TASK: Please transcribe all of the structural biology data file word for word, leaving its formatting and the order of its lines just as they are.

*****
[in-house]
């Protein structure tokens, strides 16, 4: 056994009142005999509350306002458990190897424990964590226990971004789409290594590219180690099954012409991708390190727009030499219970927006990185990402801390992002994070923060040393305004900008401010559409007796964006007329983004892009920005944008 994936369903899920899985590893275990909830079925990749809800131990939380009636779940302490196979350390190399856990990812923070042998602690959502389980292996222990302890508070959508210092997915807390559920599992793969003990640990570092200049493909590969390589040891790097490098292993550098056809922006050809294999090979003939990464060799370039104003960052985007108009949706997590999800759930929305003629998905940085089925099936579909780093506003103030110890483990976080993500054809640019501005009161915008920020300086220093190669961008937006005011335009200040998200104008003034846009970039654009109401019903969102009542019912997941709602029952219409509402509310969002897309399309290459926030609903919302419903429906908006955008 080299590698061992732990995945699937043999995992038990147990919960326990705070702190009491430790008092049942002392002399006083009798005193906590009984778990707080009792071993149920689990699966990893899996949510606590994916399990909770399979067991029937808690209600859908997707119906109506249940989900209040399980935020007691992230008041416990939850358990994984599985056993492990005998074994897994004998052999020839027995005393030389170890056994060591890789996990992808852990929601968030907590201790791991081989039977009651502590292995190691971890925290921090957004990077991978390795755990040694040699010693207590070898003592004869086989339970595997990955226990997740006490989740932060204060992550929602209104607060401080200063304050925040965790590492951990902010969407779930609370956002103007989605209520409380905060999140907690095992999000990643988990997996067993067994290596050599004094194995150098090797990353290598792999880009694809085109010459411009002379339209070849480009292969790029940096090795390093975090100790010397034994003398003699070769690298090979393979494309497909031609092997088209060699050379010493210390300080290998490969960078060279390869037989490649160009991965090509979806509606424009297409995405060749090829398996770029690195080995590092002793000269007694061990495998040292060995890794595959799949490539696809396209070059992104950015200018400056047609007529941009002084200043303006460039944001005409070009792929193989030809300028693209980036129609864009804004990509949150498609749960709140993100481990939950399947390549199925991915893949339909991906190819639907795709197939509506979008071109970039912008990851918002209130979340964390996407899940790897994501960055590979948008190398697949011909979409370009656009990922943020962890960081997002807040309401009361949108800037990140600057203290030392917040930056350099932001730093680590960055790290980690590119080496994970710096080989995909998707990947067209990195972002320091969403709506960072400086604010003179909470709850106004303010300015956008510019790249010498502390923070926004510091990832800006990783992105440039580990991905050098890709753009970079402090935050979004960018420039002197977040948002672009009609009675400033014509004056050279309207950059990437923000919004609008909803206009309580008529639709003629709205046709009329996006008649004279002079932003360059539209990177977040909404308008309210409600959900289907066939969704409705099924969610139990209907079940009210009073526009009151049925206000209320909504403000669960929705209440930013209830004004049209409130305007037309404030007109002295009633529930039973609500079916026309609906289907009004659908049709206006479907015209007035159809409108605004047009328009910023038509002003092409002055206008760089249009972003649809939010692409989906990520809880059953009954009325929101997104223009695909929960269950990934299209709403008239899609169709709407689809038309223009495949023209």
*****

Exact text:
[in-house]
């Protein structure tokens, strides 16, 4: 056994009142005999509350306002458990190897424990964590226990971004789409290594590219180690099954012409991708390190727009030499219970927006990185990402801390992002994070923060040393305004900008401010559409007796964006007329983004892009920005944008 994936369903899920899985590893275990909830079925990749809800131990939380009636779940302490196979350390190399856990990812923070042998602690959502389980292996222990302890508070959508210092997915807390559920599992793969003990640990570092200049493909590969390589040891790097490098292993550098056809922006050809294999090979003939990464060799370039104003960052985007108009949706997590999800759930929305003629998905940085089925099936579909780093506003103030110890483990976080993500054809640019501005009161915008920020300086220093190669961008937006005011335009200040998200104008003034846009970039654009109401019903969102009542019912997941709602029952219409509402509310969002897309399309290459926030609903919302419903429906908006955008 080299590698061992732990995945699937043999995992038990147990919960326990705070702190009491430790008092049942002392002399006083009798005193906590009984778990707080009792071993149920689990699966990893899996949510606590994916399990909770399979067991029937808690209600859908997707119906109506249940989900209040399980935020007691992230008041416990939850358990994984599985056993492990005998074994897994004998052999020839027995005393030389170890056994060591890789996990992808852990929601968030907590201790791991081989039977009651502590292995190691971890925290921090957004990077991978390795755990040694040699010693207590070898003592004869086989339970595997990955226990997740006490989740932060204060992550929602209104607060401080200063304050925040965790590492951990902010969407779930609370956002103007989605209520409380905060999140907690095992999000990643988990997996067993067994290596050599004094194995150098090797990353290598792999880009694809085109010459411009002379339209070849480009292969790029940096090795390093975090100790010397034994003398003699070769690298090979393979494309497909031609092997088209060699050379010493210390300080290998490969960078060279390869037989490649160009991965090509979806509606424009297409995405060749090829398996770029690195080995590092002793000269007694061990495998040292060995890794595959799949490539696809396209070059992104950015200018400056047609007529941009002084200043303006460039944001005409070009792929193989030809300028693209980036129609864009804004990509949150498609749960709140993100481990939950399947390549199925991915893949339909991906190819639907795709197939509506979008071109970039912008990851918002209130979340964390996407899940790897994501960055590979948008190398697949011909979409370009656009990922943020962890960081997002807040309401009361949108800037990140600057203290030392917040930056350099932001730093680590960055790290980690590119080496994970710096080989995909998707990947067209990195972002320091969403709506960072400086604010003179909470709850106004303010300015956008510019790249010498502390923070926004510091990832800006990783992105440039580990991905050098890709753009970079402090935050979004960018420039002197977040948002672009009609009675400033014509004056050279309207950059990437923000919004609008909803206009309580008529639709003629709205046709009329996006008649004279002079932003360059539209990177977040909404308008309210409600959900289907066939969704409705099924969610139990209907079940009210009073526009009151049925206000209320909504403000669960929705209440930013209830004004049209409130305007037309404030007109002295009633529930039973609500079916026309609906289907009004659908049709206006479907015209007035159809409108605004047009328009910023038509002003092409002055206008760089249009972003649809939010692409989906990520809880059953009954009325929101997104223009695909929960269950990934299209709403008239899609169709709407689809038309223009495949023209």